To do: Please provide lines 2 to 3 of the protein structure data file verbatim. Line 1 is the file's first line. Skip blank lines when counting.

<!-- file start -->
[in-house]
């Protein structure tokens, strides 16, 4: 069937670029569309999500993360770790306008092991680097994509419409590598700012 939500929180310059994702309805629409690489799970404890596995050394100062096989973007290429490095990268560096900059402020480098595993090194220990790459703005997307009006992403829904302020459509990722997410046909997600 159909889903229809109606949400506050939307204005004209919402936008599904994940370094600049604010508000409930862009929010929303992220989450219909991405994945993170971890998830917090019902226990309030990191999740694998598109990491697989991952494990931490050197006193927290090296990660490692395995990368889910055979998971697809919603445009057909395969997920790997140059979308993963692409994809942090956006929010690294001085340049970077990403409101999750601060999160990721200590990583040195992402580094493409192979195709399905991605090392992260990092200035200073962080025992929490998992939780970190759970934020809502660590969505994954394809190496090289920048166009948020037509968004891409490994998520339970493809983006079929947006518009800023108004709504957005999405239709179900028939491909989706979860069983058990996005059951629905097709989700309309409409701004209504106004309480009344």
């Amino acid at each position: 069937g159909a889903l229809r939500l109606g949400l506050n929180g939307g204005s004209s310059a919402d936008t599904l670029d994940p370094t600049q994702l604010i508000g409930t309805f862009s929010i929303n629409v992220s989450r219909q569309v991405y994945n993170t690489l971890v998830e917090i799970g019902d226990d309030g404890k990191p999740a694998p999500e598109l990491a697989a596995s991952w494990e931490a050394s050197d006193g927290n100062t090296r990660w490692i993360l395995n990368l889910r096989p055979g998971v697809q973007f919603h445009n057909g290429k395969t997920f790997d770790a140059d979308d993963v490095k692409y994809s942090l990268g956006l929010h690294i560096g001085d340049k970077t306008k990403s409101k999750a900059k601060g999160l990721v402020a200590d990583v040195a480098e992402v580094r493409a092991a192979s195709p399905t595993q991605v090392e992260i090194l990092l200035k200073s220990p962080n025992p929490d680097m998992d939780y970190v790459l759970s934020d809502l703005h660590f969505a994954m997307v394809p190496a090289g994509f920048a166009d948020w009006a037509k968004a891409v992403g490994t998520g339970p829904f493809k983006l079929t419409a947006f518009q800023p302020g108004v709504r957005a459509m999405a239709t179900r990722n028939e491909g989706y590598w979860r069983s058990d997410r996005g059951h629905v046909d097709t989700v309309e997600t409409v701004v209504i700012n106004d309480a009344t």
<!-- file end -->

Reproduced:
């Protein structure tokens, strides 16, 4: 069937670029569309999500993360770790306008092991680097994509419409590598700012 939500929180310059994702309805629409690489799970404890596995050394100062096989973007290429490095990268560096900059402020480098595993090194220990790459703005997307009006992403829904302020459509990722997410046909997600 159909889903229809109606949400506050939307204005004209919402936008599904994940370094600049604010508000409930862009929010929303992220989450219909991405994945993170971890998830917090019902226990309030990191999740694998598109990491697989991952494990931490050197006193927290090296990660490692395995990368889910055979998971697809919603445009057909395969997920790997140059979308993963692409994809942090956006929010690294001085340049970077990403409101999750601060999160990721200590990583040195992402580094493409192979195709399905991605090392992260990092200035200073962080025992929490998992939780970190759970934020809502660590969505994954394809190496090289920048166009948020037509968004891409490994998520339970493809983006079929947006518009800023108004709504957005999405239709179900028939491909989706979860069983058990996005059951629905097709989700309309409409701004209504106004309480009344």
């Amino acid at each position: 069937g159909a889903l229809r939500l109606g949400l506050n929180g939307g204005s004209s310059a919402d936008t599904l670029d994940p370094t600049q994702l604010i508000g409930t309805f862009s929010i929303n629409v992220s989450r219909q569309v991405y994945n993170t690489l971890v998830e917090i799970g019902d226990d309030g404890k990191p999740a694998p999500e598109l990491a697989a596995s991952w494990e931490a050394s050197d006193g927290n100062t090296r990660w490692i993360l395995n990368l889910r096989p055979g998971v697809q973007f919603h445009n057909g290429k395969t997920f790997d770790a140059d979308d993963v490095k692409y994809s942090l990268g956006l929010h690294i560096g001085d340049k970077t306008k990403s409101k999750a900059k601060g999160l990721v402020a200590d990583v040195a480098e992402v580094r493409a092991a192979s195709p399905t595993q991605v090392e992260i090194l990092l200035k200073s220990p962080n025992p929490d680097m998992d939780y970190v790459l759970s934020d809502l703005h660590f969505a994954m997307v394809p190496a090289g994509f920048a166009d948020w009006a037509k968004a891409v992403g490994t998520g339970p829904f493809k983006l079929t419409a947006f518009q800023p302020g108004v709504r957005a459509m999405a239709t179900r990722n028939e491909g989706y590598w979860r069983s058990d997410r996005g059951h629905v046909d097709t989700v309309e997600t409409v701004v209504i700012n106004d309480a009344t």